With everyone debating the fallout from the recent presidential debate and the United States Supreme Court’s decision to give former president Donald Trump partial immunity, let’s not forget about the devastation being unleashed in the Atlantic Ocean and moving into the Gulf of Mexico.  

Hurricane warnings are going off right now.

Hurricane Beryl was the very first recorded Category 4 storm in the Atlantic Ocean in June. In the following month, it made history again by becoming the earliest recorded Category 5 storm as it moved into the warming waters of the Caribbean.

The storm is predicted to move into the Gulf this week and make landfall in Mexico and South Texas over the weekend. Meteorologists and hurricane watchers are certain that the powerful storm will be devastating to island countries and coastal communities.  

Last year, National Geographic published an analysis of hurricanes escalating more rapidly than ever before. Citing a study by Nature, one of the world’s most respected magazines, National Geographic wrote, “Within 240 miles of coastlines, rapidly intensifying storms are now significantly more common than they were 40 years ago.”

With the rise of global warming, the magazine stated, “If water in the ocean beneath the hurricane is warm enough, it releases large amounts of energy as it evaporates, which in turn creates a dip in air pressure that whips up powerful winds.”

Henry Potter, an oceanographer from Texas A&M, concluded, “The inevitability here is that the oceans are just going to become like bathwater in the summer— deep baths that are great for storms to intensify.”

As storms intensify and become more destructive, the truth remains that the poor and marginalized will be affected the most. For this reason and many others, the fact that the United States Supreme Court struck down the “Chevron Doctrine” last week was immoral.

Justices split down ideological lines, with the six conservative justices voting to repeal the principle that gave power to federal agencies, such as the Environmental Protection Agency, to regulate companies that are harming the environment. The principle had guided the law for the past 40 years.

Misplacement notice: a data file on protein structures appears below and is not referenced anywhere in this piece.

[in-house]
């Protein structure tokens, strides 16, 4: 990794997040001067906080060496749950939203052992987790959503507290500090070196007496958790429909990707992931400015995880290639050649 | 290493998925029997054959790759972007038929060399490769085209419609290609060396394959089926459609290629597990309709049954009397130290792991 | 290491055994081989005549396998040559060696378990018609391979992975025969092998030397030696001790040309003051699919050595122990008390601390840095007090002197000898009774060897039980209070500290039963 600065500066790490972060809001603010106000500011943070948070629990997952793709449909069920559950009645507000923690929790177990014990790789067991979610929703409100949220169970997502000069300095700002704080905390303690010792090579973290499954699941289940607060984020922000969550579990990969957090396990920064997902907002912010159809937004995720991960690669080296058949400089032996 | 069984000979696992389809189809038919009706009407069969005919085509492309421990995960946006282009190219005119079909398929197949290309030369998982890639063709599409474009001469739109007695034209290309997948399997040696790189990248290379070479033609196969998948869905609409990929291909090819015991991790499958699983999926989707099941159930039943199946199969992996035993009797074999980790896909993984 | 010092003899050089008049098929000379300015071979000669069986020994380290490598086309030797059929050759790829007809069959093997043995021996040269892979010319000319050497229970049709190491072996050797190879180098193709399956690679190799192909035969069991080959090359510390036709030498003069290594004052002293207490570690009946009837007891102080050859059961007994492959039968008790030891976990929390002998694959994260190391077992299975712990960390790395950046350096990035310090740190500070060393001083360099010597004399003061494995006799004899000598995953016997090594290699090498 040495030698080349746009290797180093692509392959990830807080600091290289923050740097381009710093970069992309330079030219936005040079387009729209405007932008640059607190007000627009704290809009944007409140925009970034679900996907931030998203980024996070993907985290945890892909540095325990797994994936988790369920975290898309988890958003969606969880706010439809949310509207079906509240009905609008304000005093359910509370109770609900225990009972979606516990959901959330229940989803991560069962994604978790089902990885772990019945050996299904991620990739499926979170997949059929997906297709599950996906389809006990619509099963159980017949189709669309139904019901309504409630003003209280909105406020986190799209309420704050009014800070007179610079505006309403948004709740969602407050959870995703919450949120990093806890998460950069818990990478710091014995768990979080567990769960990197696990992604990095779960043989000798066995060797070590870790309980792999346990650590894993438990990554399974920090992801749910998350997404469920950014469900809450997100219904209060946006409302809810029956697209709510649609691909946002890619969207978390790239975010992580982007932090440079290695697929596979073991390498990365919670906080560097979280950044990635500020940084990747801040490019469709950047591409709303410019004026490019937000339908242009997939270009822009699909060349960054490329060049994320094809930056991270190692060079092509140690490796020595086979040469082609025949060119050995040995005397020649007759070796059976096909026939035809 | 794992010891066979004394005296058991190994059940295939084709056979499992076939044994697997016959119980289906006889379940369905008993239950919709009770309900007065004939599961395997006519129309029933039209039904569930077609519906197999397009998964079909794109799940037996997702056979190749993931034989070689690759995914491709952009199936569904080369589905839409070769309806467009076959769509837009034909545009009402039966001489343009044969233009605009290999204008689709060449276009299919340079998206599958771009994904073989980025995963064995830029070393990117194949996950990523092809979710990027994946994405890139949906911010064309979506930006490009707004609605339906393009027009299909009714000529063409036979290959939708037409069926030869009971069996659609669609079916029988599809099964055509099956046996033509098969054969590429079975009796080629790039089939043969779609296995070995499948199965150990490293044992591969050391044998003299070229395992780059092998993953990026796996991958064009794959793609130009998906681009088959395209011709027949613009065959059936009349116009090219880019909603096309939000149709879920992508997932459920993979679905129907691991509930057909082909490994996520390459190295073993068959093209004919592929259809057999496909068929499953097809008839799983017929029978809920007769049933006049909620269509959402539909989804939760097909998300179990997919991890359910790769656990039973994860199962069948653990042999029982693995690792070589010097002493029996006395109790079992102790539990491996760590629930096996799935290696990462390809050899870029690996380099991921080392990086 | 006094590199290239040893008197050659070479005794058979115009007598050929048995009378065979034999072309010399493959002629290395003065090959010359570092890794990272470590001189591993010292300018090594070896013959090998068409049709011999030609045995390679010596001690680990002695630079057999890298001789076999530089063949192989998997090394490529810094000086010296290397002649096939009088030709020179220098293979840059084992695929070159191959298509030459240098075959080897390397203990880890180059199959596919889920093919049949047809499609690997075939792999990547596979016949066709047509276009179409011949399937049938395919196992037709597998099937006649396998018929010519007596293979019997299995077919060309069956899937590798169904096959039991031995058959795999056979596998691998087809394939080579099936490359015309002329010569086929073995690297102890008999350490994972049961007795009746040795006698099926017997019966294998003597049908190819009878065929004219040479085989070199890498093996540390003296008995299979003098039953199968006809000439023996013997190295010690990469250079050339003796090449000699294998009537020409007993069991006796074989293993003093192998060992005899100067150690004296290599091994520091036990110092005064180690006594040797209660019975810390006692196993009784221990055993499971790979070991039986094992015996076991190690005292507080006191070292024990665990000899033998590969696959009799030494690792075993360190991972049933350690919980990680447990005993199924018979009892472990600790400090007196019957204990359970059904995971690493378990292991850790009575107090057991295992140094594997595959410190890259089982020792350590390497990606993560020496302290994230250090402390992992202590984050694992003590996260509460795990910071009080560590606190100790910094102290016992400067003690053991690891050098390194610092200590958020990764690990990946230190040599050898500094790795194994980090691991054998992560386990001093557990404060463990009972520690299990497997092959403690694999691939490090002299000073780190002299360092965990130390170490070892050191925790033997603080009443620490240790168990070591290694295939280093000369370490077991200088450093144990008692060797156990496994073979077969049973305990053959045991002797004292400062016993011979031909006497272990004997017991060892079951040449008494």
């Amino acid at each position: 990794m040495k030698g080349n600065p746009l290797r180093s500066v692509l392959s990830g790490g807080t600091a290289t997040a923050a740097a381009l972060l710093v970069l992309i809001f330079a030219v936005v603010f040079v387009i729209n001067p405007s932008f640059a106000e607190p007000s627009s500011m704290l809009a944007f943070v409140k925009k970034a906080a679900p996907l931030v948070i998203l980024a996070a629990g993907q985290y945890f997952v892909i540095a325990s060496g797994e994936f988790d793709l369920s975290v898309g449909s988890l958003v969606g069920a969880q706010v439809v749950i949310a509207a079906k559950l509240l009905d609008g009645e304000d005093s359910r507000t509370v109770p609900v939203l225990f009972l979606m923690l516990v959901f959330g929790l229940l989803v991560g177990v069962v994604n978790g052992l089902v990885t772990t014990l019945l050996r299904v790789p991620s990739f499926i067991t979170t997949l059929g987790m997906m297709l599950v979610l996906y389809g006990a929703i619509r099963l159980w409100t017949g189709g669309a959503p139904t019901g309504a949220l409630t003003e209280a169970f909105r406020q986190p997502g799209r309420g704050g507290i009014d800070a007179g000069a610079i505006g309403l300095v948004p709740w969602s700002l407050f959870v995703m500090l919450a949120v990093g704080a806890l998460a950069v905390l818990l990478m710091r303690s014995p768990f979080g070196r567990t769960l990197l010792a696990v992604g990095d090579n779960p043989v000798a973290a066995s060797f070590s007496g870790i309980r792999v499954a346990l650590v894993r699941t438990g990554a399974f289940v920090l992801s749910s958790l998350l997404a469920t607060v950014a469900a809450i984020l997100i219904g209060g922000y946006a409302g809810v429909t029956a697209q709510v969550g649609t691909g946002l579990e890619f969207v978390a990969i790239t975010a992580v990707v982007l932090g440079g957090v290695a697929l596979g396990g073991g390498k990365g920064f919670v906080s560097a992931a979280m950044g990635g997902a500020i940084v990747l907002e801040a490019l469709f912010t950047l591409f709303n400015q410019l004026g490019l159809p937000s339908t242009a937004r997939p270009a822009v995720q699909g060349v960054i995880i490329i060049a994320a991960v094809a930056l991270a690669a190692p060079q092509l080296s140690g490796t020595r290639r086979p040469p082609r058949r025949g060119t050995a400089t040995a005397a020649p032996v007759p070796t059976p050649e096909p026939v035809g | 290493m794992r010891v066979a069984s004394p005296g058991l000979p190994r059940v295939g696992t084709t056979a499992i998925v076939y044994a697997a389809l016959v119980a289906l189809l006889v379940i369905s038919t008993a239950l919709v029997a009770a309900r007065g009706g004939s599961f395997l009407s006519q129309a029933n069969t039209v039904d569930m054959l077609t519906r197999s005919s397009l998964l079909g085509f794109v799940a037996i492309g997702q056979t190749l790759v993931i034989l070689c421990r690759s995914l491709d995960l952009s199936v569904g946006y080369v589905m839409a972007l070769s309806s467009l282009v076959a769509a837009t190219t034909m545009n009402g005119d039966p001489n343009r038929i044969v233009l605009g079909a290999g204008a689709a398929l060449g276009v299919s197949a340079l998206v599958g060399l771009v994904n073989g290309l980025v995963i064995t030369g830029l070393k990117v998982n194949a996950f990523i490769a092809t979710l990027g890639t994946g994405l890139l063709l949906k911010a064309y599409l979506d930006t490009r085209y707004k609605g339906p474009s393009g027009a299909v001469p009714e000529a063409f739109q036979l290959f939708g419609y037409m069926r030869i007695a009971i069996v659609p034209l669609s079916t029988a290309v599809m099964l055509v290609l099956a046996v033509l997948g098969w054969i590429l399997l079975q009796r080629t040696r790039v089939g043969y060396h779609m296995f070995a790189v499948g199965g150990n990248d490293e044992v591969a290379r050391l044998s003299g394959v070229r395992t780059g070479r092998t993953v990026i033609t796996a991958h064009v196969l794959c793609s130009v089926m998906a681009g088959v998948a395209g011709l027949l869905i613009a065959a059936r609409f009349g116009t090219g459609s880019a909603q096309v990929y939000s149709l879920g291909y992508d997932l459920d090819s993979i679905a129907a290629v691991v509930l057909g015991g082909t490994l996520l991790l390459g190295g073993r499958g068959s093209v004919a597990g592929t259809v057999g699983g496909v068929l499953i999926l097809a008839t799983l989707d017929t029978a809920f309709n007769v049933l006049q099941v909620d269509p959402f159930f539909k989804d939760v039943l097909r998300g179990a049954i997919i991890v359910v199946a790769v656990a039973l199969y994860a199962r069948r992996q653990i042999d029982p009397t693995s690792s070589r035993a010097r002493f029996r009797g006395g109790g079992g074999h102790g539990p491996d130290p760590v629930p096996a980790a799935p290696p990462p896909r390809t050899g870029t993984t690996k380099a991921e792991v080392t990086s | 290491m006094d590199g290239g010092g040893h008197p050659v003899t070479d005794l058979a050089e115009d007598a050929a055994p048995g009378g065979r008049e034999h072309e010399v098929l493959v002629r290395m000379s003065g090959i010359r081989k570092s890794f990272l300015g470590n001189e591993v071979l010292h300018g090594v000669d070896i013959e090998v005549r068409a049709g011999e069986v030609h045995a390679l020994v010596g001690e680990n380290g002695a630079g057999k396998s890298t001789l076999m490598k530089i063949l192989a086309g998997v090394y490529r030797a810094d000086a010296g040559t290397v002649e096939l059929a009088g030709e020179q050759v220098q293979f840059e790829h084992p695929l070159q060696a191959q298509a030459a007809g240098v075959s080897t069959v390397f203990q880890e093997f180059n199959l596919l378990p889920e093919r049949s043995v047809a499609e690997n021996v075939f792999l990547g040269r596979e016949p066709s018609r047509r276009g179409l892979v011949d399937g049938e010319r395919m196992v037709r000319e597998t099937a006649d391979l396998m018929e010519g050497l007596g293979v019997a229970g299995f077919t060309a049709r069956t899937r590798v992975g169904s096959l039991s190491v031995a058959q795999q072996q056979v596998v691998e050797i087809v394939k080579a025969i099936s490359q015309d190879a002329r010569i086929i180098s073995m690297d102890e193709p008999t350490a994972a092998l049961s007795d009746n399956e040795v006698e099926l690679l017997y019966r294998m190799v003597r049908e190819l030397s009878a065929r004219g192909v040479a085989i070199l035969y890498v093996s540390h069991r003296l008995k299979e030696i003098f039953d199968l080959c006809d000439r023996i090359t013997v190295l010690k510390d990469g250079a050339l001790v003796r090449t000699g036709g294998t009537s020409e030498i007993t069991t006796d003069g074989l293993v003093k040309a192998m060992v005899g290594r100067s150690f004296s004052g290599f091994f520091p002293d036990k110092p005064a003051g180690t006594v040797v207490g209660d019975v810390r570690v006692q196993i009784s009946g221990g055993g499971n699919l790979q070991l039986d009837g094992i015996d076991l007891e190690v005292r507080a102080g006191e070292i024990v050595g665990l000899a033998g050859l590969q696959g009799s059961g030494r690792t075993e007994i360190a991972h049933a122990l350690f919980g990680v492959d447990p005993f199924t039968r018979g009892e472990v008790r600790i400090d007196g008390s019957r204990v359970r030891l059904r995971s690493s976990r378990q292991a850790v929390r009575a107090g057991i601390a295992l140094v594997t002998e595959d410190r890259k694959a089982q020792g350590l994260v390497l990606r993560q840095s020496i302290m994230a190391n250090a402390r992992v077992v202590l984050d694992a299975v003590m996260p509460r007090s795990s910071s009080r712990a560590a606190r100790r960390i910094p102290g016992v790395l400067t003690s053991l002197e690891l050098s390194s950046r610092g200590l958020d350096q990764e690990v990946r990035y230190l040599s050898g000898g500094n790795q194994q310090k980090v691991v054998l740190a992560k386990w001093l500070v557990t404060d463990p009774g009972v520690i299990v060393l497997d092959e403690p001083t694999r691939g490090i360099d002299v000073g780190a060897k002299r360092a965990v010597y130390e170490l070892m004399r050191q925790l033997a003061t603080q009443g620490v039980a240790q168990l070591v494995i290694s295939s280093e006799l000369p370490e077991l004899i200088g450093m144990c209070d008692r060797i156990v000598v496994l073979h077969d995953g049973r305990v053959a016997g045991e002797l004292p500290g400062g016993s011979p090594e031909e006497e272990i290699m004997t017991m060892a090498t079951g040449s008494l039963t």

Environmentalists fear companies will now feel free to place profits over environmental protections. With the planet increasingly warming due to carbon emissions, SCOTUS’s decision could add to the climate disaster unfolding before our eyes.

Last week, Missy Randall and I sat down with Brian McLaren on Good Faith Weekly to discuss his new book, “Life After Doom.” McLaren pointed out the life-threatening dangers humans face due to our obstinance regarding the environment.

In the book, he wrote: “We (Christians) didn’t raise ethical objections when we heard the cries of the Earth and the cries of the poor. Instead, we let our theology conveniently turn our attention to what happened after we died.”

In other words, while the church placed all our energy on saving souls, we abdicated our responsibility as stewards of God’s creation.  McLaren points to Indigenous wisdom – and the Bible as an Indigenous narrative – to help us be more responsible to our Creator and the creation.

McLaren points to Robin Wall Kimmerer and her book, “Braiding Sweetgrass,” as an example.  Kimmerer writes: “Action on behalf of life transforms. Because the relationship between self and the world is reciprocal, it is not a question of first getting enlightened or saved and then acting. As we work to heal the earth, the earth heals us.”

Christians must realize that we are not the center of the universe but part of a symbiotic relationship between the divine and the outpouring of the divine. When we act outside of our created self— acting out of privilege and power— we upend divine existence and creation.  

In other words, when humans think of only ourselves, we reject the Great Commandment and sever the relationship between humanity and God, humanity and humanity, and humanity and nature.  

We must do better.

Hurricane warnings are sounding all around us. We can no longer put our fingers in our ears and refuse to heed the alarms. If we do, it will be devastating.  

We must rise up to embrace our place in this creation and our responsibility as creation-caretaker. We will never dominate nature—hurricanes and tornadoes have taught me that simple truth. But we can work with creation to sustain a better existence for all living creatures, including humanity.


Lord, we are ready to return to the Garden and care for it as you asked, “The Lord God took the human and put him in the Garden of Eden to work it and take care of it” (Genesis 2:15). 

Lord, forgive us for our arrogance and provide another opportunity for us to do the right thing.

We are your created living within your creation.


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